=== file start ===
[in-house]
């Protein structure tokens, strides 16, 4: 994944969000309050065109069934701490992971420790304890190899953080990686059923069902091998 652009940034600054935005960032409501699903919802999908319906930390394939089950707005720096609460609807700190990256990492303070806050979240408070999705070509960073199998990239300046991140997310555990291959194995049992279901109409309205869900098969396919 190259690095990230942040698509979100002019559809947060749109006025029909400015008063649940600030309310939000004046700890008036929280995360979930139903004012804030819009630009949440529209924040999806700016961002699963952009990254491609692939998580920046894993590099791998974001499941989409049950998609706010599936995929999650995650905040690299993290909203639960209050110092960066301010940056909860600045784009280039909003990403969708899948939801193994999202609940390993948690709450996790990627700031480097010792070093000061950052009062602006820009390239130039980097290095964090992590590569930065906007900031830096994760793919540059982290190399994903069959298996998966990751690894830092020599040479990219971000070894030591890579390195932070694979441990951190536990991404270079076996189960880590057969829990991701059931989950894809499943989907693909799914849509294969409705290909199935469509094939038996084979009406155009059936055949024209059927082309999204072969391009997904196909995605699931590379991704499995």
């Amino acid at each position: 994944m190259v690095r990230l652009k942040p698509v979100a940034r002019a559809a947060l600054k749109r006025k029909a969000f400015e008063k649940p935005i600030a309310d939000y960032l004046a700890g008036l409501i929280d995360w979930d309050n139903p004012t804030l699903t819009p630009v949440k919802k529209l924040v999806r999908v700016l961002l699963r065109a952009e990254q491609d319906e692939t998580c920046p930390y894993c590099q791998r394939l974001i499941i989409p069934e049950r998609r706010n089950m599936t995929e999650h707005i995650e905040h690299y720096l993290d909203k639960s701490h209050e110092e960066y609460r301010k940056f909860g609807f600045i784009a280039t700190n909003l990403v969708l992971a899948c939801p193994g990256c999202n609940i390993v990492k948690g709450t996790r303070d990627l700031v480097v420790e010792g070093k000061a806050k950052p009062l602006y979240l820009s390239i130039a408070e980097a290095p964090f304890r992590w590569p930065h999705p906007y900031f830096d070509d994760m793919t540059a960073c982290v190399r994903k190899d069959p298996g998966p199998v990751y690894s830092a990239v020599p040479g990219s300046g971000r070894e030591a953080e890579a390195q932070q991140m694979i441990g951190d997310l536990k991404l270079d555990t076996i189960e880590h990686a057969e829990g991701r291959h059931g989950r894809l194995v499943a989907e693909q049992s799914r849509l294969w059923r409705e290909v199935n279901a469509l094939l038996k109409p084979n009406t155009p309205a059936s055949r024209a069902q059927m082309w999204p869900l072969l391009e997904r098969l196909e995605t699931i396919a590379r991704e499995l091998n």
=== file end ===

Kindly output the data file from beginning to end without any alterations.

[in-house]
């Protein structure tokens, strides 16, 4: 994944969000309050065109069934701490992971420790304890190899953080990686059923069902091998 652009940034600054935005960032409501699903919802999908319906930390394939089950707005720096609460609807700190990256990492303070806050979240408070999705070509960073199998990239300046991140997310555990291959194995049992279901109409309205869900098969396919 190259690095990230942040698509979100002019559809947060749109006025029909400015008063649940600030309310939000004046700890008036929280995360979930139903004012804030819009630009949440529209924040999806700016961002699963952009990254491609692939998580920046894993590099791998974001499941989409049950998609706010599936995929999650995650905040690299993290909203639960209050110092960066301010940056909860600045784009280039909003990403969708899948939801193994999202609940390993948690709450996790990627700031480097010792070093000061950052009062602006820009390239130039980097290095964090992590590569930065906007900031830096994760793919540059982290190399994903069959298996998966990751690894830092020599040479990219971000070894030591890579390195932070694979441990951190536990991404270079076996189960880590057969829990991701059931989950894809499943989907693909799914849509294969409705290909199935469509094939038996084979009406155009059936055949024209059927082309999204072969391009997904196909995605699931590379991704499995």
């Amino acid at each position: 994944m190259v690095r990230l652009k942040p698509v979100a940034r002019a559809a947060l600054k749109r006025k029909a969000f400015e008063k649940p935005i600030a309310d939000y960032l004046a700890g008036l409501i929280d995360w979930d309050n139903p004012t804030l699903t819009p630009v949440k919802k529209l924040v999806r999908v700016l961002l699963r065109a952009e990254q491609d319906e692939t998580c920046p930390y894993c590099q791998r394939l974001i499941i989409p069934e049950r998609r706010n089950m599936t995929e999650h707005i995650e905040h690299y720096l993290d909203k639960s701490h209050e110092e960066y609460r301010k940056f909860g609807f600045i784009a280039t700190n909003l990403v969708l992971a899948c939801p193994g990256c999202n609940i390993v990492k948690g709450t996790r303070d990627l700031v480097v420790e010792g070093k000061a806050k950052p009062l602006y979240l820009s390239i130039a408070e980097a290095p964090f304890r992590w590569p930065h999705p906007y900031f830096d070509d994760m793919t540059a960073c982290v190399r994903k190899d069959p298996g998966p199998v990751y690894s830092a990239v020599p040479g990219s300046g971000r070894e030591a953080e890579a390195q932070q991140m694979i441990g951190d997310l536990k991404l270079d555990t076996i189960e880590h990686a057969e829990g991701r291959h059931g989950r894809l194995v499943a989907e693909q049992s799914r849509l294969w059923r409705e290909v199935n279901a469509l094939l038996k109409p084979n009406t155009p309205a059936s055949r024209a069902q059927m082309w999204p869900l072969l391009e997904r098969l196909e995605t699931i396919a590379r991704e499995l091998n």